How to Read Literature Like a Professor by Thomas C. Foster Essay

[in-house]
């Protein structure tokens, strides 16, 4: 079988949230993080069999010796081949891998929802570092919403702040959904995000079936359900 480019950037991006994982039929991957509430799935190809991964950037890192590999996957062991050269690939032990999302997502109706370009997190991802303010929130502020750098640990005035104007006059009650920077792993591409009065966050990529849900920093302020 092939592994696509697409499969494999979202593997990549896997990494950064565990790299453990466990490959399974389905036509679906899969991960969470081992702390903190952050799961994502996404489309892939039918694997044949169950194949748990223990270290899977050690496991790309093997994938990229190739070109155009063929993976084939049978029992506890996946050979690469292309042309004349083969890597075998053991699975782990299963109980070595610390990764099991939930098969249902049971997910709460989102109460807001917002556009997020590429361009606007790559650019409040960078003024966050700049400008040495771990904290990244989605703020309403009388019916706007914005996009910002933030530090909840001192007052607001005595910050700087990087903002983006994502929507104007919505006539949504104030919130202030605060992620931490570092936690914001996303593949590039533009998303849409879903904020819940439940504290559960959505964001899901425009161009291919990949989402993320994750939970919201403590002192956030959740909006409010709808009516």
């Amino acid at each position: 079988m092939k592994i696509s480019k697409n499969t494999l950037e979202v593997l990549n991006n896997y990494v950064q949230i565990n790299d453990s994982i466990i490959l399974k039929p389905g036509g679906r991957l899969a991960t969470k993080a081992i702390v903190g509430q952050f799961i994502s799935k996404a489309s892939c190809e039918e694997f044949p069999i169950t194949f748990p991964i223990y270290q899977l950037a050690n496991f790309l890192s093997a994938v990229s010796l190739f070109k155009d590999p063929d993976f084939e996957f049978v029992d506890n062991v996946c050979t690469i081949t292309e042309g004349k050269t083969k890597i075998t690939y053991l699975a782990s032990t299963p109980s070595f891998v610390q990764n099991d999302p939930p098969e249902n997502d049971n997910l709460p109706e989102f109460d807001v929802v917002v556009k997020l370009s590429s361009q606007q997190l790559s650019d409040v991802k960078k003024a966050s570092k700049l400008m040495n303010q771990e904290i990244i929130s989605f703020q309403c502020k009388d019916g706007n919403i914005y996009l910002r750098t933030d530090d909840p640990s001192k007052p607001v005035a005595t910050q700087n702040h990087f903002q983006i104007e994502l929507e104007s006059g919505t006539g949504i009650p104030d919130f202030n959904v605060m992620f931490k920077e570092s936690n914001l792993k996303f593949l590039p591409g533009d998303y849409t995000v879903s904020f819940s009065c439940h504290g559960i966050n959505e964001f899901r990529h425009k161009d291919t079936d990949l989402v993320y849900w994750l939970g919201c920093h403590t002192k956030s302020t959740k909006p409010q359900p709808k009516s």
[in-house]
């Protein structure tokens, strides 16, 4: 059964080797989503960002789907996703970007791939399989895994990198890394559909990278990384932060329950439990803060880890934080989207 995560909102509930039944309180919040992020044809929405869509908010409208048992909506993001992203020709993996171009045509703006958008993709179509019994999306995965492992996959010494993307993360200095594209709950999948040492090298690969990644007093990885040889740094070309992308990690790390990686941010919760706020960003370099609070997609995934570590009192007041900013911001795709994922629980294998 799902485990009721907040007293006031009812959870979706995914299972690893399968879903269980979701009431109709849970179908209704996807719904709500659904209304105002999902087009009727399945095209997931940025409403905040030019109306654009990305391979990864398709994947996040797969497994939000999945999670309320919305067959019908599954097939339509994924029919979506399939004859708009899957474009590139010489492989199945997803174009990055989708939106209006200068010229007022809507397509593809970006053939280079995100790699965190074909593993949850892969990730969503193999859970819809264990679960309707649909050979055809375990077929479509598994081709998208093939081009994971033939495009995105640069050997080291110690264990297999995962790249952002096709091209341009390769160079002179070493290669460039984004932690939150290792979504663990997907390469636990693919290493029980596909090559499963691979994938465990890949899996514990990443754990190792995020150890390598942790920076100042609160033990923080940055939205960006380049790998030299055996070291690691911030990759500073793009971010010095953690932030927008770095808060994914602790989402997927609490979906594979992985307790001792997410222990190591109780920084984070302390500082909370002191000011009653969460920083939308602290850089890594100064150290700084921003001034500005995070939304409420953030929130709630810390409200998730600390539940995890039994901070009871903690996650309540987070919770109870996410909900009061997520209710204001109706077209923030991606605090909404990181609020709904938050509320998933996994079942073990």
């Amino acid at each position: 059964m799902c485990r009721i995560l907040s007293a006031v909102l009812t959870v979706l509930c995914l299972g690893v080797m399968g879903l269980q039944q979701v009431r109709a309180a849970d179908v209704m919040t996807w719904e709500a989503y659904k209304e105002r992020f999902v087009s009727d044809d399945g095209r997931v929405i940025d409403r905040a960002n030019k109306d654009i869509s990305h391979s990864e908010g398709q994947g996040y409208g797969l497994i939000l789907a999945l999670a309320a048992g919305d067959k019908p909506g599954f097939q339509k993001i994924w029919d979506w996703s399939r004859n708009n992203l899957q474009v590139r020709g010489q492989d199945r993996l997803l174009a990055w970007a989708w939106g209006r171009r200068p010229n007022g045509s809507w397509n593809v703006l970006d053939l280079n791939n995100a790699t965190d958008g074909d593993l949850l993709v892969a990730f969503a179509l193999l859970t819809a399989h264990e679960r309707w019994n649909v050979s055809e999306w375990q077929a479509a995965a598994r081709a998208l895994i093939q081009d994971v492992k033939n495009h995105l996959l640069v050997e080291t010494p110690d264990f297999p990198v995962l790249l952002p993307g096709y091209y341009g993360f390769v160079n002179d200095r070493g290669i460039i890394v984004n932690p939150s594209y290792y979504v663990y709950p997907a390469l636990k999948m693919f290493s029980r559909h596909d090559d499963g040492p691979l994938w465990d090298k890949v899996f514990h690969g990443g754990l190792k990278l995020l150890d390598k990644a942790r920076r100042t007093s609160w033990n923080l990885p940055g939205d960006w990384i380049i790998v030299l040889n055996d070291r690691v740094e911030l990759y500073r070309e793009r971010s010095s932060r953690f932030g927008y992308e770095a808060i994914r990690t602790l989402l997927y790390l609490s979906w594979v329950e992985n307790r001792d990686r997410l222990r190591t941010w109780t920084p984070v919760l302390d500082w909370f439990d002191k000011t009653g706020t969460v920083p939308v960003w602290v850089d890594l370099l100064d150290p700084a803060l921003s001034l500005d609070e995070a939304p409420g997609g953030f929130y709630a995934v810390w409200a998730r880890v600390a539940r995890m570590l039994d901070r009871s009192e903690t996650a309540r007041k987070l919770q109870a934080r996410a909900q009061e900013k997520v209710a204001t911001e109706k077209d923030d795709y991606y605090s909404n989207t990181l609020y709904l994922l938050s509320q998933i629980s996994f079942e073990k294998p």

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How to Read Literature Like a Professor: A Lively and Entertaining Guide to Reading Between the Lines By THOMAS C. FOSTER Contents INTRODUCTION: How’d He Do That? 1. Every Trip Is a Quest (Except When It’s Not) 2. Nice to Eat with You: Acts of Communion 3. Nice to Eat You: Acts of Vampires 4. If It’s Square, It’s a Sonnet 5. Now, Where Have I Seen Her Before? 6. When in Doubt, It’s from Shakespeare... 7. ...Or the Bible 8. Hanseldee and Greteldum 9. It’s Greek to Me 10. It’s More Than Just Rain or Snow INTERLUDE Does He Mean That? 11. ...More Than It’s Gonna Hurt You: Concerning Violence 12. Is That a Symbol? 13. It’s All Political 14. Yes, She’s a Christ Figure, Too 15. Flights of Fancy 16. It’s All About Sex... 17. ...Except Sex 18. If She Comes Up, It’s Baptism 19. Geography Matters... 20. ...So Does Season INTERLUDE One Story 21. Marked for Greatness 22. He’s Blind for a Reason, You Know 23. It’s Never Just Heart Disease... 24. ...And Rarely Just Illness 25. Don’t Read with Your Eyes 26. Is He Serious? And Other Ironies 27. A Test Case ENVOI APPENDIX Reading List Introduction: How’d He Do That? MR. LINDNER? THAT MILQUETOAST? Right. Mr. Lindner the milquetoast. So what did you think the devil would look like? If he were red with a tail, horns, and cloven hooves, any fool could say no. The class and I are discussing Lorraine Hansberry’s A Raisin in the Sun (1959), one of the great plays of the American theater. The incredulous questions have come, as they often do, in response to my innocent suggestion that Mr. Lindner is the devil. The Youngers, an African American family in Chicago, have made a down payment on a house in an all-white neighborhood. Mr. Lindner, a meekly apologetic little man, has been dispatched from the neighborhood association, check in hand, to buy out the family’s claim on the house. At first,

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